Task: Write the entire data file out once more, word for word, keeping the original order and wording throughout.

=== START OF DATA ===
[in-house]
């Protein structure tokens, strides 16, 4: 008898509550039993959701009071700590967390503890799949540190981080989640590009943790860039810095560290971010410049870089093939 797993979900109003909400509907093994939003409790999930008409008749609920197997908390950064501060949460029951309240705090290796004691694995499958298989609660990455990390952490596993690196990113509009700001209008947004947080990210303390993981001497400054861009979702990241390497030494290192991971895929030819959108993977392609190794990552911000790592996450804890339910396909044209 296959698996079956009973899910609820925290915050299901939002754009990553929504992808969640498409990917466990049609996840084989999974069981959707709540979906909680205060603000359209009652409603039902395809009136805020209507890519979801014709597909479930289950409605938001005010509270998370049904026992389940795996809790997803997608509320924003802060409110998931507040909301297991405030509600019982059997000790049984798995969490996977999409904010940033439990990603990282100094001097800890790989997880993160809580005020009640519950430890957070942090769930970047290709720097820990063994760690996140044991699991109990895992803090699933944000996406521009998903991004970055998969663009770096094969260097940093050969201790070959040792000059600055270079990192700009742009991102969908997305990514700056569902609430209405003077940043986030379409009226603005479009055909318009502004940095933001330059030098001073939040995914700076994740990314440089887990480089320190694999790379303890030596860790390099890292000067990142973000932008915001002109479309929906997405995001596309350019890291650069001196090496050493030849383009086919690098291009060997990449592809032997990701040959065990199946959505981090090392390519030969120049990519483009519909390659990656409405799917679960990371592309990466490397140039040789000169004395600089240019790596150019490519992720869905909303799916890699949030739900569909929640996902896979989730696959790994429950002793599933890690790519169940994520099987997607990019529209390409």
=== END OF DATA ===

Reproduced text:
[in-house]
């Protein structure tokens, strides 16, 4: 008898509550039993959701009071700590967390503890799949540190981080989640590009943790860039810095560290971010410049870089093939 797993979900109003909400509907093994939003409790999930008409008749609920197997908390950064501060949460029951309240705090290796004691694995499958298989609660990455990390952490596993690196990113509009700001209008947004947080990210303390993981001497400054861009979702990241390497030494290192991971895929030819959108993977392609190794990552911000790592996450804890339910396909044209 296959698996079956009973899910609820925290915050299901939002754009990553929504992808969640498409990917466990049609996840084989999974069981959707709540979906909680205060603000359209009652409603039902395809009136805020209507890519979801014709597909479930289950409605938001005010509270998370049904026992389940795996809790997803997608509320924003802060409110998931507040909301297991405030509600019982059997000790049984798995969490996977999409904010940033439990990603990282100094001097800890790989997880993160809580005020009640519950430890957070942090769930970047290709720097820990063994760690996140044991699991109990895992803090699933944000996406521009998903991004970055998969663009770096094969260097940093050969201790070959040792000059600055270079990192700009742009991102969908997305990514700056569902609430209405003077940043986030379409009226603005479009055909318009502004940095933001330059030098001073939040995914700076994740990314440089887990480089320190694999790379303890030596860790390099890292000067990142973000932008915001002109479309929906997405995001596309350019890291650069001196090496050493030849383009086919690098291009060997990449592809032997990701040959065990199946959505981090090392390519030969120049990519483009519909390659990656409405799917679960990371592309990466490397140039040789000169004395600089240019790596150019490519992720869905909303799916890699949030739900569909929640996902896979989730696959790994429950002793599933890690790519169940994520099987997607990019529209390409």